Mr. Clean gets rid of dirt and grime
And grease in just a minute
Mr. Clean will clean your whole house
And everything that’s in it
Mr. Clean Mr. Clean Mr. Clean!
Last week, Mr. Clean had his trusty jingle remixed by Leo Burnett Toronto for a millennial audience. The revamped jingle kept the lyrics the same, but added in electric and acoustic guitar accompaniments for the next generation of scrubbing enthusiasts.
During said jingle’s commercial spot, there’s a blink and you might miss it, black and white nod to Mr. Clean circa the 1950s. While his design evolution over the last 50ish years has not been as drastic as other fellow mascots, it might surprise you to learn that Mr. Clean was originally envisioned to be a bit more… Magical.
In 1957, Procter & Gamble assigned ad agency Tatham-Laird to create a brand identity for Mr. Clean, their new household cleaner. Commercial artist Richard Black drew the original illustration of Mr. Veritably Clean, but his initial directions by P&G were to draw a genie to push the “magic” cleaning abilities of Mr. Clean’s cleaning solution. They wanted a genie who was bald, muscular, and dressed all in white with a nose ring.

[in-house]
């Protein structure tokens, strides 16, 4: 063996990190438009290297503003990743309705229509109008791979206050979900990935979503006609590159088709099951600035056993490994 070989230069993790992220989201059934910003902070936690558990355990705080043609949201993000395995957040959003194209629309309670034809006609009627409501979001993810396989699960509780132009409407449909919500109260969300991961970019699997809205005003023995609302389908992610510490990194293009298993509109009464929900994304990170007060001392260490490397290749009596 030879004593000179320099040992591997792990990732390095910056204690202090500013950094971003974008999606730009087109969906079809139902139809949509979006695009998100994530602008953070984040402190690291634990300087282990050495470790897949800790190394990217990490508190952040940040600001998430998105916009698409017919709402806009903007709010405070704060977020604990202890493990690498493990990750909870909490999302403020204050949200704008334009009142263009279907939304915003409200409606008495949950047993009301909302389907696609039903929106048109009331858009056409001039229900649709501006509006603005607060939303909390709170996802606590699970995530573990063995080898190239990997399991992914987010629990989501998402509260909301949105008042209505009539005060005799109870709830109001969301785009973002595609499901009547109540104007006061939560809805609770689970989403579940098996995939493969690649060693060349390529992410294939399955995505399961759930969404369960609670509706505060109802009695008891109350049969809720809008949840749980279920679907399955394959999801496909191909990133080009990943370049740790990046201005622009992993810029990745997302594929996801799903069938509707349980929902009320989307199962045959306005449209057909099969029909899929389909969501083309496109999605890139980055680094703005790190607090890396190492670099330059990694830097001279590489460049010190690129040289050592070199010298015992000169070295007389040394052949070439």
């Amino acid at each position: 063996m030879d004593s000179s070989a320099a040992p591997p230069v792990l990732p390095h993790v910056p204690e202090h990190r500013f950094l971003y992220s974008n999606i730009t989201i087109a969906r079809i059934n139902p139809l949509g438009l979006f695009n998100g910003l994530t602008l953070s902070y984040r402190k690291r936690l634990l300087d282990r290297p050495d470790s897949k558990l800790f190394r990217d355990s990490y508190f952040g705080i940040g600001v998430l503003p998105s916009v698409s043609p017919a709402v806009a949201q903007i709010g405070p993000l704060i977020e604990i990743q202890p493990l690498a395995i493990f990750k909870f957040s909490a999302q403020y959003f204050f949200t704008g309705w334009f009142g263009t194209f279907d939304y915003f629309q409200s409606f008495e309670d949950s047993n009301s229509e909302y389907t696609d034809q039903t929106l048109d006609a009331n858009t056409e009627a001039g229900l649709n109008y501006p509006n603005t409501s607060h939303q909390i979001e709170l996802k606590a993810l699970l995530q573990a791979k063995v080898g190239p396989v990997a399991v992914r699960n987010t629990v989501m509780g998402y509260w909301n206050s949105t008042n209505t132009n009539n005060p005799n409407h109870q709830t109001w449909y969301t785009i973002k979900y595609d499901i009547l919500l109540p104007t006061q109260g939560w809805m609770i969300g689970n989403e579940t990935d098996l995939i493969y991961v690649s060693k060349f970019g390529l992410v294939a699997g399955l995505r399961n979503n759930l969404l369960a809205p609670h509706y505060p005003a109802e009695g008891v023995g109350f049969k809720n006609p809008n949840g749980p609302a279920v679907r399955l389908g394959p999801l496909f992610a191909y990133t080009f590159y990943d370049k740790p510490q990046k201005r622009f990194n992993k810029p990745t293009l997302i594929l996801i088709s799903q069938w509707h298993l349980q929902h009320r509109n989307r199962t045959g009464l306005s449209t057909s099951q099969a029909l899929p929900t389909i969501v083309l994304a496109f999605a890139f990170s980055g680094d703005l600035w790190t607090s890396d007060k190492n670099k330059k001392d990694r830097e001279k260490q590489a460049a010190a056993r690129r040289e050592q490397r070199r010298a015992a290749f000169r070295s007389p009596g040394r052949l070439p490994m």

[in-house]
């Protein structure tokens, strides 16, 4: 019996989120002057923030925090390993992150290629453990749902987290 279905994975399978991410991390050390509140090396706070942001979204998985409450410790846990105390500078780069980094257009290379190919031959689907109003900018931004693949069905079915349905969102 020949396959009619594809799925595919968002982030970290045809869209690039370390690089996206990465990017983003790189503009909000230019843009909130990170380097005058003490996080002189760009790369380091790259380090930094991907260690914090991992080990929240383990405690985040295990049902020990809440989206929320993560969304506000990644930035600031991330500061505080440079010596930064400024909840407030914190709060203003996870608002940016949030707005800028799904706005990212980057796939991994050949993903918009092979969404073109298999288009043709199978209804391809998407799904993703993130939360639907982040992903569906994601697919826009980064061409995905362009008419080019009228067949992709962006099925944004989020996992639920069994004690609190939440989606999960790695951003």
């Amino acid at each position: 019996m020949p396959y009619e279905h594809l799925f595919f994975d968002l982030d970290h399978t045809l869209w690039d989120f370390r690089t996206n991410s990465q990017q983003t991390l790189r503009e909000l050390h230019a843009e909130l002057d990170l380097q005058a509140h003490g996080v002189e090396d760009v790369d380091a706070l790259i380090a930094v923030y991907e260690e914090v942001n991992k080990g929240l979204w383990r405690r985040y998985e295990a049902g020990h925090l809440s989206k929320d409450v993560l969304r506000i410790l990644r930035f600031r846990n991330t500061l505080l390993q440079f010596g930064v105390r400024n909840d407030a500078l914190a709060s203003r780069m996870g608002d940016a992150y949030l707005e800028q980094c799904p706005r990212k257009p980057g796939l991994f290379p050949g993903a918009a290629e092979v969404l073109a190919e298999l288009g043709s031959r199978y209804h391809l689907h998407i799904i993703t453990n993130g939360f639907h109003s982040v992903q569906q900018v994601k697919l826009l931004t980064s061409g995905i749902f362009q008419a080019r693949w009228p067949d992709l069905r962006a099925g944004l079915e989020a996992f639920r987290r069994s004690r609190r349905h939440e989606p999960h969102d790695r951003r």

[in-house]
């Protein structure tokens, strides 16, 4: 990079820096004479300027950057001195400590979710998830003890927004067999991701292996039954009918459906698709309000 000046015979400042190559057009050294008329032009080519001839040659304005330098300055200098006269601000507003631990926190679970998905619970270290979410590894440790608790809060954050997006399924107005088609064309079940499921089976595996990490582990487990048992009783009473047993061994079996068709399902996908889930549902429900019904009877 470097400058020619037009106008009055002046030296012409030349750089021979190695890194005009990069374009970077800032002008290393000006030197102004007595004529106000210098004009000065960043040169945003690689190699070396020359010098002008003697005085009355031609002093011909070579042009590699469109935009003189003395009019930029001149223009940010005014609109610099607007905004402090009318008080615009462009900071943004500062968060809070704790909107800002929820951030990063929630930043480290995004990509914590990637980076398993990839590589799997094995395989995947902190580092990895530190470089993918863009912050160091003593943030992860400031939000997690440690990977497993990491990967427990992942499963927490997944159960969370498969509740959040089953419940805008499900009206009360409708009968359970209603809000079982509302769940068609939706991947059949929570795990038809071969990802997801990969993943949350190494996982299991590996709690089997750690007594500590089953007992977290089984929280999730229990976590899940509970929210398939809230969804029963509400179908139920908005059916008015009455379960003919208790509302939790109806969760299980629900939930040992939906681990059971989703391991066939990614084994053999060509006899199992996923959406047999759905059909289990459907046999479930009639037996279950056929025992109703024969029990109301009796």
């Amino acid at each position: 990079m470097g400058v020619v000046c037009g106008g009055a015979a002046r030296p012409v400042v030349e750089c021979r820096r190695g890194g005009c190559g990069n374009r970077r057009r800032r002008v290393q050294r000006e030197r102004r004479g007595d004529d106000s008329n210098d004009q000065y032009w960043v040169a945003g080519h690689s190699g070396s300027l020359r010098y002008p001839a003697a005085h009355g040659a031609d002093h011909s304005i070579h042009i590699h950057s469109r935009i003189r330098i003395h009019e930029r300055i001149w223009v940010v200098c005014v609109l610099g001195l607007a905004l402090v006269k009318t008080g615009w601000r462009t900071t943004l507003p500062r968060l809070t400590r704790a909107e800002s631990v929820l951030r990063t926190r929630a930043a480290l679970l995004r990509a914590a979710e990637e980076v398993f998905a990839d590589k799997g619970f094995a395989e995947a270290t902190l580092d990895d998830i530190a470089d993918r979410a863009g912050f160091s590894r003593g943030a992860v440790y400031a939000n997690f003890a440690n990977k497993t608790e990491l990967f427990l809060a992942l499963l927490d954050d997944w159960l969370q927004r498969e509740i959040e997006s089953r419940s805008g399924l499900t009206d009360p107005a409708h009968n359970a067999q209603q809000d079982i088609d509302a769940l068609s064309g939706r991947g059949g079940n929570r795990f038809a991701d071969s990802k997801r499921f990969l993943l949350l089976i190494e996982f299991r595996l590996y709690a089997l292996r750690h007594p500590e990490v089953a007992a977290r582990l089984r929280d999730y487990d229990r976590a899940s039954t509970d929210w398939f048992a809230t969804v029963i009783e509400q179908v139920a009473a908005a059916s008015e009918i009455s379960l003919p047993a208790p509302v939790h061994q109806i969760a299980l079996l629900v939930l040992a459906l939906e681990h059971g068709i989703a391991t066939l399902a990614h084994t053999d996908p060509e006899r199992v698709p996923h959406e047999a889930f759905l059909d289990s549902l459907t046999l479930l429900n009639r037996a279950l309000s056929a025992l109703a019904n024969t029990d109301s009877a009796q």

The original drawing completed as per the instructions, Black decided to sketch a second version of Mr. Clean. In his second rendering, he ditched the ring in his nose for a ring in his ear and skipped billowing white robes for a fitted white shirt and pants. The second time proved to be a charm with both P&G and Black’s wife.
Six months after being introduced, Mr. Clean became America’s top selling household cleaner, thanks to its symbol of spotlessness. He even had his own feature in People Magazine’s roundup of bald babes in 1998!
While Mr. Clean the solution has been reformulated over the decades to include sunshine scents and pine aromas, its trustworthy, friendly mascot has stayed the course when it comes to powerful cleaning. When it comes to “The Man Behind the Shine,” you’d be hard pressed to dig up some dirt on this brand icon!